Your vehicle’s throttle control cable is a fairly basic design playing an important role in the control and operation of your car’s engine. Connected to a spring loaded linkage on the side of your engine’s throttle body on one end and connected ultimately to your accelerator pedal on the other end, this simple component can create havoc when not functioning correctly. Many of today’s modern vehicles are now designed with electronic throttle control, which in many cases will be replaced by an electronic signal that is sent to the throttle body, which directly controls the position of the throttle body valve. For purposes of this article, however, we will focus on the cable controlled design.
As you press down on the accelerator pedal, the throttle control cable pulls on the linkage described above which is connected to what is often times referred to as a “butterfly valve” inside the throttle body. As this opens and closes, a sensor referred to as a Mass Air Flow Sensor monitors this change in air which relays this information to your car’s ECM, or Electronic Control Module. The ECM then increases the amount of fuel being sent to the injectors in order to maintain the proper air/fuel mixture.
The throttle control cable is comprised of an external housing and an internal wire that slides through it. This sliding movement transfers force to and from the accelerator pedal to the control linkage mounted on the throttle body housing. The housing of the cable is typically a rigid metallic skeleton with a vinyl inner liner and outer coating. The metallic skeleton can be constructed in various ways giving them different pliability characteristics depending on the design and routing of the cable specific to the vehicle model.
A cable wound like a coil is a design in which the metallic strands are wound around the housing like a coil spring. This type of design is much easier to bend and route through areas requiring curves and turns, however they are more likely to bind and compress which can cause functionality problems. Cables that are structurally designed to run straight (lengthwise) down the cable. This type of design is not as prone to binding and are much less pliable.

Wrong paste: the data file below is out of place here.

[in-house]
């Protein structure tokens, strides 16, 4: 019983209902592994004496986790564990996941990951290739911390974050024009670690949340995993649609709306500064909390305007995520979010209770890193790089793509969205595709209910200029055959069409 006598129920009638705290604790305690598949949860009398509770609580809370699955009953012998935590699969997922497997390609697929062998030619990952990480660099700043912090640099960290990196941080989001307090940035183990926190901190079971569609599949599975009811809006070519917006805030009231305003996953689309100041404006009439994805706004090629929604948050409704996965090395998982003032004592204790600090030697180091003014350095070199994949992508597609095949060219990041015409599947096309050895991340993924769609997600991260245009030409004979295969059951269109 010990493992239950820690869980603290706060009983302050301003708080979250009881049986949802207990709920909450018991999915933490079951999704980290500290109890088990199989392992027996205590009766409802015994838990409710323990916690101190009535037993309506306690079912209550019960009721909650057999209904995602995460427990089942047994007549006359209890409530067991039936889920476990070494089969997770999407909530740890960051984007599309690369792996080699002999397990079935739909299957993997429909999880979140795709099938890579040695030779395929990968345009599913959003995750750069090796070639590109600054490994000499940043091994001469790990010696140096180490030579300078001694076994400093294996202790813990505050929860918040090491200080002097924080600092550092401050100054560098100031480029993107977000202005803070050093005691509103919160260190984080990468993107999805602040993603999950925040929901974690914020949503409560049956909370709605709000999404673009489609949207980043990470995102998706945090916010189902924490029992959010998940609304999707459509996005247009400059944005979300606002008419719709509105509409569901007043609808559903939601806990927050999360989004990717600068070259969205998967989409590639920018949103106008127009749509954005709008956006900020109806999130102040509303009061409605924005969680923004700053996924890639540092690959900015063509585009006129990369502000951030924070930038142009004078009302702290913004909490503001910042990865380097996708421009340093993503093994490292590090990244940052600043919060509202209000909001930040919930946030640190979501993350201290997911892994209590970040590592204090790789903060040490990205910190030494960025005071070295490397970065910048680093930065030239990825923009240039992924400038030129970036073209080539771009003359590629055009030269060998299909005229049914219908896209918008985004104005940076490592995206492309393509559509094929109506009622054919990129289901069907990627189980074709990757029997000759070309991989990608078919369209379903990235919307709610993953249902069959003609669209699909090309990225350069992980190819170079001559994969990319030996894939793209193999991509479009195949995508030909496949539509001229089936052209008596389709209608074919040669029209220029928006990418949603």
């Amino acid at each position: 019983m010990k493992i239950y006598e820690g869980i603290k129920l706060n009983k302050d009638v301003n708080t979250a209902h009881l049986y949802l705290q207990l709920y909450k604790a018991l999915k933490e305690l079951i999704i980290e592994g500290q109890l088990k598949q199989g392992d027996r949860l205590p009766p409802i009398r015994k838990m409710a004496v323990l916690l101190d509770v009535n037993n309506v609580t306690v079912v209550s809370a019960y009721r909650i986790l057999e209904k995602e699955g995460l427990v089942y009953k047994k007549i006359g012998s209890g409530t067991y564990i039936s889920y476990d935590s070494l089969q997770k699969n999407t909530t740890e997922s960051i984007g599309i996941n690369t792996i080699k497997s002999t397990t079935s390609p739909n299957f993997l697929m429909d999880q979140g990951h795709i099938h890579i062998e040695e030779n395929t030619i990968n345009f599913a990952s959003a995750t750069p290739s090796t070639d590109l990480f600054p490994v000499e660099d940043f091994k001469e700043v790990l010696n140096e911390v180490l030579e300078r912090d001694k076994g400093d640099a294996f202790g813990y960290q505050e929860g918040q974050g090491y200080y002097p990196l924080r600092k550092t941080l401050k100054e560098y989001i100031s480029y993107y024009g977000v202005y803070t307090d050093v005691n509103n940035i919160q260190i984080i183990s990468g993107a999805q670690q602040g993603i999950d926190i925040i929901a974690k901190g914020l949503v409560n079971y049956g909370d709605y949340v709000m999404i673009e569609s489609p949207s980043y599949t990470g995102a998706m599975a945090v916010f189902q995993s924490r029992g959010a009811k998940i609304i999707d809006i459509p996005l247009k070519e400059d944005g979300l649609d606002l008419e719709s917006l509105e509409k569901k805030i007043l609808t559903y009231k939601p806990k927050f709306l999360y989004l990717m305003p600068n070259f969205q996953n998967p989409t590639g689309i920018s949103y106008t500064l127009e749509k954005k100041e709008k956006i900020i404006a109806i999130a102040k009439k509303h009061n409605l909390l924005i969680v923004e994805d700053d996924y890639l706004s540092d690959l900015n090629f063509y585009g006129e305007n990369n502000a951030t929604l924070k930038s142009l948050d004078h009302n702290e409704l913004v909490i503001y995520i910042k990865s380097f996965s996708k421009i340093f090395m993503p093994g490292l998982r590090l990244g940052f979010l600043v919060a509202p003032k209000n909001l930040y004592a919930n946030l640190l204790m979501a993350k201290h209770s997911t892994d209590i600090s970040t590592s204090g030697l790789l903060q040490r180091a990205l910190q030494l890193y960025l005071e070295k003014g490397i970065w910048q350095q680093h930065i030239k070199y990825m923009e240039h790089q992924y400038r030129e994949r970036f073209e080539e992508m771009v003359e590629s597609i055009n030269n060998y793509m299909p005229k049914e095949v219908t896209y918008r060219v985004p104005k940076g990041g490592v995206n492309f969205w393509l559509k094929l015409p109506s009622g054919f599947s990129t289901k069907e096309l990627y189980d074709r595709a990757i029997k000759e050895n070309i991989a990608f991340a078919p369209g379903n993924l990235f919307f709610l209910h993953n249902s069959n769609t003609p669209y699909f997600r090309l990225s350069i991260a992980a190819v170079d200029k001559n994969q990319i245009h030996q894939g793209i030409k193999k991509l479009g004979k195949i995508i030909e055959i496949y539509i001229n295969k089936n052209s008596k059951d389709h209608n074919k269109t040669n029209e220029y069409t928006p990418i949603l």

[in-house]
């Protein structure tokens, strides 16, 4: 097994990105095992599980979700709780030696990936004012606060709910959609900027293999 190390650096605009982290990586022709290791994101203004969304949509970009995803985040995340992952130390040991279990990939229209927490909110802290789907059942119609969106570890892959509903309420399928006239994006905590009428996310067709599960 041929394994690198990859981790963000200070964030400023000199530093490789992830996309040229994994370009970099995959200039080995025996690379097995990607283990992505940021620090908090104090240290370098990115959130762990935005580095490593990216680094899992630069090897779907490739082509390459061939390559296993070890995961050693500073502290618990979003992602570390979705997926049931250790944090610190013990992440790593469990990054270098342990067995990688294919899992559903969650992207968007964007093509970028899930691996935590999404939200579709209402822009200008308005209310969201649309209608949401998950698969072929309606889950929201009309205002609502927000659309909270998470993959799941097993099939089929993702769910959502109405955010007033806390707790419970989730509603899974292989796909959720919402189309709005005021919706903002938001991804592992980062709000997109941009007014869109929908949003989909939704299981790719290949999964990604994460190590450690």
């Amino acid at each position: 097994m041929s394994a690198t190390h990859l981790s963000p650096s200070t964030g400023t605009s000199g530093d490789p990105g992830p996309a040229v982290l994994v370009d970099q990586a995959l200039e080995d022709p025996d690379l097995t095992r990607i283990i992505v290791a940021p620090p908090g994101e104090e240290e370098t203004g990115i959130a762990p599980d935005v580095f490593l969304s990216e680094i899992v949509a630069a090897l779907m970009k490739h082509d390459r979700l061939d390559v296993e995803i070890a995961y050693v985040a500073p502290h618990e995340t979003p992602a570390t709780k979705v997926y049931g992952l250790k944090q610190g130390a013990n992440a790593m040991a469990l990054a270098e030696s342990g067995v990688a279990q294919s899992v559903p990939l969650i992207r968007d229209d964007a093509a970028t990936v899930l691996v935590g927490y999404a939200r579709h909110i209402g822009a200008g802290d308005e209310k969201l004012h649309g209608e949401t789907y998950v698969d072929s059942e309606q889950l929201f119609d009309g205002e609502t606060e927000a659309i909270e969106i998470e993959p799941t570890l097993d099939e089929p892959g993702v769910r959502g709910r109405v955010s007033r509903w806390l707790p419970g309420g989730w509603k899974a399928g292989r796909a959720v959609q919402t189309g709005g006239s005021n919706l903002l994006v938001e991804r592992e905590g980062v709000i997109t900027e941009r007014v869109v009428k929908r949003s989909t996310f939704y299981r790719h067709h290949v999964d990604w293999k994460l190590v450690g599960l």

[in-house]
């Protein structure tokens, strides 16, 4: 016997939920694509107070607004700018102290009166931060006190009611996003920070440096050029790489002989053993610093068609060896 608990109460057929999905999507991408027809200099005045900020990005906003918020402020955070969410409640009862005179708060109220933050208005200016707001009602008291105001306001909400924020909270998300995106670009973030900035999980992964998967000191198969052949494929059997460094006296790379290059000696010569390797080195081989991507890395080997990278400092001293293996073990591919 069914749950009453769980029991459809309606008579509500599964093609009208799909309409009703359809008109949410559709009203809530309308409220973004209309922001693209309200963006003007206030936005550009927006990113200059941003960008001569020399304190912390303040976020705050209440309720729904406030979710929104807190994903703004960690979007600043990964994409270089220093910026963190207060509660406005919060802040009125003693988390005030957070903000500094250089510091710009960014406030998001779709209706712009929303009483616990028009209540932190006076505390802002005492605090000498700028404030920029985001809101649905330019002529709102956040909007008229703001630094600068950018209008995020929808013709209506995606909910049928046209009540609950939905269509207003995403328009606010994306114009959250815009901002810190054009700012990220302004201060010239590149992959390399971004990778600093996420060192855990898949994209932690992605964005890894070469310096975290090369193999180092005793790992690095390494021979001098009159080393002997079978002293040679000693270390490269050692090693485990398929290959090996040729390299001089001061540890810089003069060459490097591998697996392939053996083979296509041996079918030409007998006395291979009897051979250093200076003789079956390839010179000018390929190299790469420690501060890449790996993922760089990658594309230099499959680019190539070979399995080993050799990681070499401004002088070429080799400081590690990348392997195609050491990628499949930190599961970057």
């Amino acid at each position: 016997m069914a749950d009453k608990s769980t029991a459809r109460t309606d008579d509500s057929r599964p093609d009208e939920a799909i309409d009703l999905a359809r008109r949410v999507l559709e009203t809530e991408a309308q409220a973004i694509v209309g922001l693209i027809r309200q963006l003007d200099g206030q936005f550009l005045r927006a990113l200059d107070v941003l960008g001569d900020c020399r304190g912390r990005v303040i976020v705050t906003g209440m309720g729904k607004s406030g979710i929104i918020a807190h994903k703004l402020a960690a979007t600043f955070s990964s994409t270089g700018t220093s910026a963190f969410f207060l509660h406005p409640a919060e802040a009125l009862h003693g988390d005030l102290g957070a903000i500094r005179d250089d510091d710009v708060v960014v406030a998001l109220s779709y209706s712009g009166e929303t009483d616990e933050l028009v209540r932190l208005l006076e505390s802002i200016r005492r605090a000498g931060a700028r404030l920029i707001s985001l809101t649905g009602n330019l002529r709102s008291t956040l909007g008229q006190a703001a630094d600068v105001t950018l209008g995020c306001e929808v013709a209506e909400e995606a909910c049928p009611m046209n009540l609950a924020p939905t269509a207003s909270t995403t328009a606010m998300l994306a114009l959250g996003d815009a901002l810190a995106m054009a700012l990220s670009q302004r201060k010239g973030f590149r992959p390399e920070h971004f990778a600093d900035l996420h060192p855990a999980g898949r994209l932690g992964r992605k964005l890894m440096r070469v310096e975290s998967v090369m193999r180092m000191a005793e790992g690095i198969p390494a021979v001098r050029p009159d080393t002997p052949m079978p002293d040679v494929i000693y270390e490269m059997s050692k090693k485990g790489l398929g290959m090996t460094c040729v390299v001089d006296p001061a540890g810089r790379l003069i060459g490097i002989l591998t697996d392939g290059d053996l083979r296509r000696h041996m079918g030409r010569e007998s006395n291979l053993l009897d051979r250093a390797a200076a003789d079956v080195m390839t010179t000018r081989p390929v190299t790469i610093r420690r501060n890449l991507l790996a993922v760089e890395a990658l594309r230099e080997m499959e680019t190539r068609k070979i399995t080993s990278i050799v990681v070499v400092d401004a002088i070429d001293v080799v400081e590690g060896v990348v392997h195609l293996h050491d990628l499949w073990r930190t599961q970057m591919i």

1. Improper cable adjustment and slow acceleration response
When there is excess slack or the cable is too tight, this can cause intermittent delays in throttle response relative to pressing down on the accelerator pedal. This can also result in the opposite effect as well, in that the excess slack can create a delayed throttle return response. This can cause more throttle to be applied unintentionally, creating a dangerous situation.
2. Dirty or frayed cable
When the cable is dirty, many of the same effects of too much slack (noted above) can also be experienced due to the cable occasionally sticking in certain positions. When the internal wire of the cable is frayed or the individual wires are broken, this can cause an improper response or complete lack of response to acceleration when the gas pedal is pressed.
3. Cruise control not working properly
Other symptoms can include problems with the cruise control functioning properly if your vehicle is equipped with this feature. Because the cruise control functionality is operated via the same throttle control cable, you may also notice intermittent delays in cruise control working or maintaining a consistent speed when engaged.
Changing this cable can involve a bit of time, knowledge, and precision in terms of routing properly. When improperly routed, catastrophic failure can result causing uncontrollable throttle response. Due to the importance of safety relative to it’s proper functionality, repairing or changing this cable should be performed by a qualified mechanic, such as one from YourMechanic.
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